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  • Modernizing Melodrama

    Modernizing Melodrama

    Long disparaged as lowbrow and unworthy of critical attention, melodrama receives a fresh look from curators Carol Donelan, professor of cinema and media studies, and Laurel Bradley, director of exhibitions, with input from students enrolled in a course taught fall term at Carleton, “The Melodramatic Imagination.” Rooted in cheap stage shows, circus spectacles and sentimental literature, melodrama matured as a cinematic genre in the early twentieth century.

  • Carleton pursues plans for second wind turbine

    Wind Turbine

    A favorable vote from the Northfield City Council last Monday may help Carleton take the lead in its sustainability arms race with St. Olaf College. Pending funding and further approval from the city, a second Carleton wind turbine - smaller, cheaper and closer to campus than the existing one - may start spinning by the end of the year.

    Carleton Director of Energy Management Robert Lamppa has been working on the details of the new project for the last two years. He envisions a 1 megawatt unit that would cost between $2 and $2.5 million.

  • Bon Appétit

    Discontent in the Dining Service: Bon Appétit employees complain of unkept promises by management

    The employees of Carleton College’s Dining Services are, to put it simply, not happy. Smith, a Carleton Food Service employee of over 10 years, says she no longer looks forward to coming in to work. “I enjoy being with the students,” she says. “Sometimes it’s just frustrating to come to work. It’s just rush, rush, rush.”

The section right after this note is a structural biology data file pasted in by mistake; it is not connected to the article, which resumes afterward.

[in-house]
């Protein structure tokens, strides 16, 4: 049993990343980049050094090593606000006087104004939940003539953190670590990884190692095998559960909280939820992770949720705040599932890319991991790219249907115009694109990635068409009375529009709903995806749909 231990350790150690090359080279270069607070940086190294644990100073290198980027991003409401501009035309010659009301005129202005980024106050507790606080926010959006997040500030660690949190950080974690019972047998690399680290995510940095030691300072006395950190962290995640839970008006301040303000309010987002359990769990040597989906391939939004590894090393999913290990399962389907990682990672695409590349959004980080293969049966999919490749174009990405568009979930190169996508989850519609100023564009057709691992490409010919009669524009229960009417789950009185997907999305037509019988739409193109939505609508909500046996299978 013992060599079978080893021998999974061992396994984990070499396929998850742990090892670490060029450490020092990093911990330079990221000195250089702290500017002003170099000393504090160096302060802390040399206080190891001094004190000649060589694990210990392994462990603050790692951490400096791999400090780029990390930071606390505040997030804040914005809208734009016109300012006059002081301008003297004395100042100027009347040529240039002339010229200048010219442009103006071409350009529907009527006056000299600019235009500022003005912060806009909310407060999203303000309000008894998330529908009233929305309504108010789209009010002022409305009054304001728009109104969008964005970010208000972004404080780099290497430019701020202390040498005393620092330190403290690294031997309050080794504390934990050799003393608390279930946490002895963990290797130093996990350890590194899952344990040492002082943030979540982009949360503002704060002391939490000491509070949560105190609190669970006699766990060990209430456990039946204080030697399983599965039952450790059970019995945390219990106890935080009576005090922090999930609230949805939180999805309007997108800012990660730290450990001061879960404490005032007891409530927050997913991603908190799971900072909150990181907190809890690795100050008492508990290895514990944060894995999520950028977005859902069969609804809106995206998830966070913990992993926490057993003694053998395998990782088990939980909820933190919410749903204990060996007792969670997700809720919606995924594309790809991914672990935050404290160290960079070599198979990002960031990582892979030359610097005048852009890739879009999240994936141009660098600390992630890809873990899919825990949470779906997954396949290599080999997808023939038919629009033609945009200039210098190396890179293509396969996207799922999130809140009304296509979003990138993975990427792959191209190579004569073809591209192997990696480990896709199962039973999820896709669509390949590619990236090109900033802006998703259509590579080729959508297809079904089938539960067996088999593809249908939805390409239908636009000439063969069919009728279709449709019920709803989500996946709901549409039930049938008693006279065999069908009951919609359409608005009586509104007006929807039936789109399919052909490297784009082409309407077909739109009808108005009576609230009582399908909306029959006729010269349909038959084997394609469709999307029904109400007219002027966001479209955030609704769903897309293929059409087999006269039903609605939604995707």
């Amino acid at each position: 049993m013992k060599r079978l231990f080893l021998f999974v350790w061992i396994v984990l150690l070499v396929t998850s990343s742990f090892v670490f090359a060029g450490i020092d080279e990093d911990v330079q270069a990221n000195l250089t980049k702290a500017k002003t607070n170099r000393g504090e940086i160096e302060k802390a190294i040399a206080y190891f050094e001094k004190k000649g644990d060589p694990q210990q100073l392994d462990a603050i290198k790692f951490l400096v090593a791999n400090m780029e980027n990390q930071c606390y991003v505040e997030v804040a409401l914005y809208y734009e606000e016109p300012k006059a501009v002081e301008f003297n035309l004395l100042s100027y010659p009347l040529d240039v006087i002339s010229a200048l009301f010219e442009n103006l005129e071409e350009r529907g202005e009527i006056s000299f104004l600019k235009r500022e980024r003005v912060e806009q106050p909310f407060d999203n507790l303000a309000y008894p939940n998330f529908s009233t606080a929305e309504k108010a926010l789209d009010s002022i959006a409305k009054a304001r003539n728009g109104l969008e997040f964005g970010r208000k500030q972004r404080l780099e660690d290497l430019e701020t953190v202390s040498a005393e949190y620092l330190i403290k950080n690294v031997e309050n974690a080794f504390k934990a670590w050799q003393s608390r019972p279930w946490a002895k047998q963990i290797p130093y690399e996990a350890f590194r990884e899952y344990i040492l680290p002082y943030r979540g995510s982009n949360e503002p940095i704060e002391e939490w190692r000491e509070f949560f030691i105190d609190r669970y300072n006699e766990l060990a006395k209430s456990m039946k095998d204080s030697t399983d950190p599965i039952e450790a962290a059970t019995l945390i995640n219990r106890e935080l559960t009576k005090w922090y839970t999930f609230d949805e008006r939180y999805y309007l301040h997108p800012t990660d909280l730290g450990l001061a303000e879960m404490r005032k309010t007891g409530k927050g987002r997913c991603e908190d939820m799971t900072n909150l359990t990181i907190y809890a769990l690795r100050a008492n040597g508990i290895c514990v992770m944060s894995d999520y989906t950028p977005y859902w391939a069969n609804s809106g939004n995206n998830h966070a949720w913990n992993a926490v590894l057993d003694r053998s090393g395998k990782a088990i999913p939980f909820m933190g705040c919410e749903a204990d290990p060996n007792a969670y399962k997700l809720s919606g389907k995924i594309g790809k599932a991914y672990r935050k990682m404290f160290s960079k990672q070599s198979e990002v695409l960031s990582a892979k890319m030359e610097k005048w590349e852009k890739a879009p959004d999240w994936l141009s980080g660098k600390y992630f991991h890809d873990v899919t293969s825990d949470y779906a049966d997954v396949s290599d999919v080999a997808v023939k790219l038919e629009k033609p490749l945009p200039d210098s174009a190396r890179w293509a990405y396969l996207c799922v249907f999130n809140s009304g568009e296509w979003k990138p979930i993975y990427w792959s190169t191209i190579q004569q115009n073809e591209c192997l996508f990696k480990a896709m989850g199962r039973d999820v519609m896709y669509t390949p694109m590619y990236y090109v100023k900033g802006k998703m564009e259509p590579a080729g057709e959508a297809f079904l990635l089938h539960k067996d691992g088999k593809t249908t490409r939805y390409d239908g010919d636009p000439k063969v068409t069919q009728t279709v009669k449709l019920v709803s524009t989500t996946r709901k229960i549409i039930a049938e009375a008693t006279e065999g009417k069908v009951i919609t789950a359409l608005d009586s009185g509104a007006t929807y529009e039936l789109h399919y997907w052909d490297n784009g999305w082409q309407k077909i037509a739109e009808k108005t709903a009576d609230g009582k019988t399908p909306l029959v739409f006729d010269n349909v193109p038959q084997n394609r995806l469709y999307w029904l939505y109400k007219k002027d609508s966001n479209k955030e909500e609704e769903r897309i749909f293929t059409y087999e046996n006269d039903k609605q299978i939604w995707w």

• Bon Appetit

    Students campaign to decrease wasted food in Dining Halls

    Food For Thought is a student-run initiative at Carleton whose members spent Fall Term collecting data and statistics on the food that students waste at Carleton. They found that Burton and LDC together throw away 13,462 pounds of food during a 5-day working week. This translates to $3,375 a week. This also means a large cost for disposal and environmental degradation.

  • Joe Baggot

    Last of Campus Climate workshops tackles topic of climate in the classroom

    The last of the Campus Climate workshops, held on Wednesday, January 28, focused on improving campus climate mainly in classrooms. Joe Baggot, Dean of Student Affairs, was the chair of the Campus Climate workshop committee and described the experience of being in the committee as both joyous and deeply irritating.

  • Sam Robson

    Students organize Carleton Symposium to share research

    The symposium is the brainchild of Samuel Robson, a junior history major. When Robson came back from his Off Campus studies program from Nicaragua, he wanted to share what he had learned from living there about Nicaragua’s awkward foreign relations with the United States.

  • Chili Night

    First Chili Night of the year focuses on social relationships

    Is there something about chili that makes people think deeply about relationships and their connections to personal backgrounds? The Office of Intercultural Life (OIL) was hoping that this would be the case last Wednesday night when it held its first Chili Night of the new year.